Does Amendment One love all the little children of the world?

One of the arguments the Vote yes for Amendment One group makes is that a child is best raised in a home having a married father and mother, who are the biological parents of the child.

The supporters of Amendment One say that children do not do as well — do not turn out as well — when raised in other environments.  They say that studies show this to be the case. 

Let’s ignore for the moment the fact that all Norman Rockwell marriages are not created equal when it comes to child-rearing.  Some opposite sex parenting families do a superb job.  Others not so well.  Some such families have two parents committed to child-rearing.  Others, not so much.

Let’s also ignore for the moment the fact that there are single parents who do an excellent job of raising their children. 

Let’s also ignore for the moment that adoptive parents do an excellent job raising their adopted children. 

Instead, let’s focus for the moment on the lengths to which the side pushing Amendment One has also gone to prevent children from being raised by unmarried couples, including gay unmarried couples.

One of my law partners, Brad Kutrow, was involved in the NC Supreme Court case of Boseman v. Jarrell that ended with a ruling allowing a gay partner who was not the biological parent of the child to have certain rights with respect to the child after she and her female partner separated.  The reason for the ruling was that it was in the best interest of the child, according to the trial judge and the Supreme Court.

Remember Tami Fitzgerald, the Chairwoman of Vote Yes.  She represented a group of associations in the Boseman case.  She also is one of the lawyers I debated recently on WTVI.  She is a lawyer, and the leader of the campaign to convince North Carolinians to vote for the amendment.  In our debate, as she has done in countless other forums, she talked about the need to protect marriage between one man and one woman, so children can have the right environment in which to be raised. 

In the Boseman case, one courld argue that Ms. Fitzgerald was not about protecting the child, who was raised by both a non-biological parent and a biological parent who were a same-sex couple.  Instead, she was about preventing any type of adoptive or custody arrangement that involved a same-sex couple, even if the lower and appellate courts thought, based on all the facts, that it was in the best interest of the child to do so.

She appeared as lead counsel in the case as attorney for:  The American College of Pediatricians, the Christian Action League of North Carolina, the North Carolina Family Policy Council, NC4Marriage, and the Christian Family Law Association.

My partner, Brad Kutrow, appeared for the North Carolina Pediatric Society, in support of a ruling that would give the child access to two parents, not one.

Before we discuss the Boseman case, and speaking of pediatricians, check out this link, , where it was reported that “representatives from the North Carolina Pediatric Society joined with colleagues from the North Carolina Psychological Association, the North Carolina Psychiatric Association, National Association of Social Workers, North Carolina Chapter and the Carolinas Chapter of the American Association of Clinical Endocrinologists in opposing Amendment One….Speaking for the North Carolina Pediatric Society, past president Peter Morris, M.D., said he worries if the amendment were to pass, “families of all types will find themselves with stresses, toxic stresses, that will affect their lives and that will affect their children’s lives.”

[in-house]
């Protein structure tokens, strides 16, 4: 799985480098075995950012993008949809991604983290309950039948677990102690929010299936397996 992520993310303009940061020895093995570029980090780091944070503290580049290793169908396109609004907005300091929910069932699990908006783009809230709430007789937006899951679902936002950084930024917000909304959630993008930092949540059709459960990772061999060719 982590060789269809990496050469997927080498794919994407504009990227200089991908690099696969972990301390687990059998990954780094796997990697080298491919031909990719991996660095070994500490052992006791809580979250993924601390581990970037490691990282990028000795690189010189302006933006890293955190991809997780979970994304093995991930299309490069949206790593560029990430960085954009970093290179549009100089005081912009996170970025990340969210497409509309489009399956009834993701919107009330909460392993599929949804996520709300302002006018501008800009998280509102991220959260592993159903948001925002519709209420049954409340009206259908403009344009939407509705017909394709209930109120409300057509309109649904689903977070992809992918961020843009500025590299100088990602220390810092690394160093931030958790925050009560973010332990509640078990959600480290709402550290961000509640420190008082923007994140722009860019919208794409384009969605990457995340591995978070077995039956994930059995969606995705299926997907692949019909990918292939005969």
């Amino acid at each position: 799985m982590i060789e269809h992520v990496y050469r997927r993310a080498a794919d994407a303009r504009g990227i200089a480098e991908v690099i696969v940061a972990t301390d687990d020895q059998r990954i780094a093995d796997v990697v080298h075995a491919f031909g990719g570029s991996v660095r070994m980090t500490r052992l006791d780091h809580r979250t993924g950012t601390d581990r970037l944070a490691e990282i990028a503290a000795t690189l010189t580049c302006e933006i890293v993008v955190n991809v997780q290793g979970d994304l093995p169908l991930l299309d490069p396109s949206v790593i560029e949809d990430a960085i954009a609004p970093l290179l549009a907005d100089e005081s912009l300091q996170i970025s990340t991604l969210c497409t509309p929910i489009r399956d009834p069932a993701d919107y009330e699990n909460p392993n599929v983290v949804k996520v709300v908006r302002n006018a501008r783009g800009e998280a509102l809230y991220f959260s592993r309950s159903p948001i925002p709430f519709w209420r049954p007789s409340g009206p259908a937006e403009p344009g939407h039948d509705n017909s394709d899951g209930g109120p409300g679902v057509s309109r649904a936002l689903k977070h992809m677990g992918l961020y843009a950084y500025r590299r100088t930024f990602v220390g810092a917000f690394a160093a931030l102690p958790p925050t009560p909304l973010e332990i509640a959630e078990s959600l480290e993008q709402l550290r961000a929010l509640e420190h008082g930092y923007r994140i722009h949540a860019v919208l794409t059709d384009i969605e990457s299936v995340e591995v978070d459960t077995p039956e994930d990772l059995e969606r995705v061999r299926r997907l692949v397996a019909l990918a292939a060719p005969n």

So how did Ms. Fitzgerald approach the Boseman case? In her brief, she started out by expressing the “concern” that “the courts should not expand the scope of North Carolina adoption statutes to give adoptive rights to unmarried co-habitating persons, such as in a “second-parent adoption”. 

Her brief also said at the outset: “Further, this Court must end the vague standard of “psychological” or“pseudo” parenting and uphold the well-recognized constitutional right of the biological parent to maintain oversight of her child’s care, custody, and associations, without the interference of unrelated third parties. This Court should reverse the District Court’s order granting joint custody to Boseman, because she is neither an adoptive parent nor a third-party who has any recognizable right to custody”.

The “unrelated” person doing the alleged interfering was only unrelated biologically to the child, but in the sense of raising the child in question, she was not unrelated at all, because she and the biological parent –her partner– had planned the birth, made decisions about raising the child and then raised the child together in a family unit that they created.

Nonetheless, Ms. Fitzgerald’s brief went on to say: “Despite all the modern advances in medical technology, it still ultimately takes a mother and a father to produce natural children. Inherent in the State’s adoption public policy, then, is the common sense notion that it is in the best interests of all children to be brought up, as natural children are, in a home with a married mother and father.”

Her brief also said: “To allow same-sex cohabitating partners to adopt minor children while they cannot marry under our statutes produces an illogical result. The public policy of the State as expressed in both the adoption statutes and the marriage statutes favors adoptive parents who are a married mother and father, and disfavors unmarried cohabitants as adoptive parents”.

And then Ms. Fitzgerald got into the alleged social science justification for her position.